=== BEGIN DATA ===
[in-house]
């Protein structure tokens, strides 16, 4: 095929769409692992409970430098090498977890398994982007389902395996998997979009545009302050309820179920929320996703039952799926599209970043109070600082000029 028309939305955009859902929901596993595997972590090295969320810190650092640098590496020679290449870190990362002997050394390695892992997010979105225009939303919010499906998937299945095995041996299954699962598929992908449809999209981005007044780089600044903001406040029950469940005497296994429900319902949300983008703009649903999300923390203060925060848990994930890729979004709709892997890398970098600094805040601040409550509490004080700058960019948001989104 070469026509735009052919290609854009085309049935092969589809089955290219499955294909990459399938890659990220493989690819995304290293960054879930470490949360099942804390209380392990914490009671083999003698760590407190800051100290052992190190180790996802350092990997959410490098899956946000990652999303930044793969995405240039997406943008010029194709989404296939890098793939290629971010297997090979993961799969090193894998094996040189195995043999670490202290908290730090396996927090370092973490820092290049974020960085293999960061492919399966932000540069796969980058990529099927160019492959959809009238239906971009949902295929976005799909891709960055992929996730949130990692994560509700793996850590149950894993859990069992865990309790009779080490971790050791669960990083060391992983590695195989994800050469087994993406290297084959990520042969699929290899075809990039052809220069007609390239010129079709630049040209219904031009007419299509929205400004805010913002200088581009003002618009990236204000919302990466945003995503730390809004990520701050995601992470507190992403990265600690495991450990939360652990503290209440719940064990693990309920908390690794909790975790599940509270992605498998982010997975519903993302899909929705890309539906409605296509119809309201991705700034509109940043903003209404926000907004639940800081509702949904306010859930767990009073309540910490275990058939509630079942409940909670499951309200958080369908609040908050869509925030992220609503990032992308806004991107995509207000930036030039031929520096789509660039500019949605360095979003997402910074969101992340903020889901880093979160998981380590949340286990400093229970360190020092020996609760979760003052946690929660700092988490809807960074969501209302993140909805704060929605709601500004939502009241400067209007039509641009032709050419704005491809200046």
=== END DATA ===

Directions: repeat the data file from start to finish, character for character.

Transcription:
[in-house]
């Protein structure tokens, strides 16, 4: 095929769409692992409970430098090498977890398994982007389902395996998997979009545009302050309820179920929320996703039952799926599209970043109070600082000029 028309939305955009859902929901596993595997972590090295969320810190650092640098590496020679290449870190990362002997050394390695892992997010979105225009939303919010499906998937299945095995041996299954699962598929992908449809999209981005007044780089600044903001406040029950469940005497296994429900319902949300983008703009649903999300923390203060925060848990994930890729979004709709892997890398970098600094805040601040409550509490004080700058960019948001989104 070469026509735009052919290609854009085309049935092969589809089955290219499955294909990459399938890659990220493989690819995304290293960054879930470490949360099942804390209380392990914490009671083999003698760590407190800051100290052992190190180790996802350092990997959410490098899956946000990652999303930044793969995405240039997406943008010029194709989404296939890098793939290629971010297997090979993961799969090193894998094996040189195995043999670490202290908290730090396996927090370092973490820092290049974020960085293999960061492919399966932000540069796969980058990529099927160019492959959809009238239906971009949902295929976005799909891709960055992929996730949130990692994560509700793996850590149950894993859990069992865990309790009779080490971790050791669960990083060391992983590695195989994800050469087994993406290297084959990520042969699929290899075809990039052809220069007609390239010129079709630049040209219904031009007419299509929205400004805010913002200088581009003002618009990236204000919302990466945003995503730390809004990520701050995601992470507190992403990265600690495991450990939360652990503290209440719940064990693990309920908390690794909790975790599940509270992605498998982010997975519903993302899909929705890309539906409605296509119809309201991705700034509109940043903003209404926000907004639940800081509702949904306010859930767990009073309540910490275990058939509630079942409940909670499951309200958080369908609040908050869509925030992220609503990032992308806004991107995509207000930036030039031929520096789509660039500019949605360095979003997402910074969101992340903020889901880093979160998981380590949340286990400093229970360190020092020996609760979760003052946690929660700092988490809807960074969501209302993140909805704060929605709601500004939502009241400067209007039509641009032709050419704005491809200046």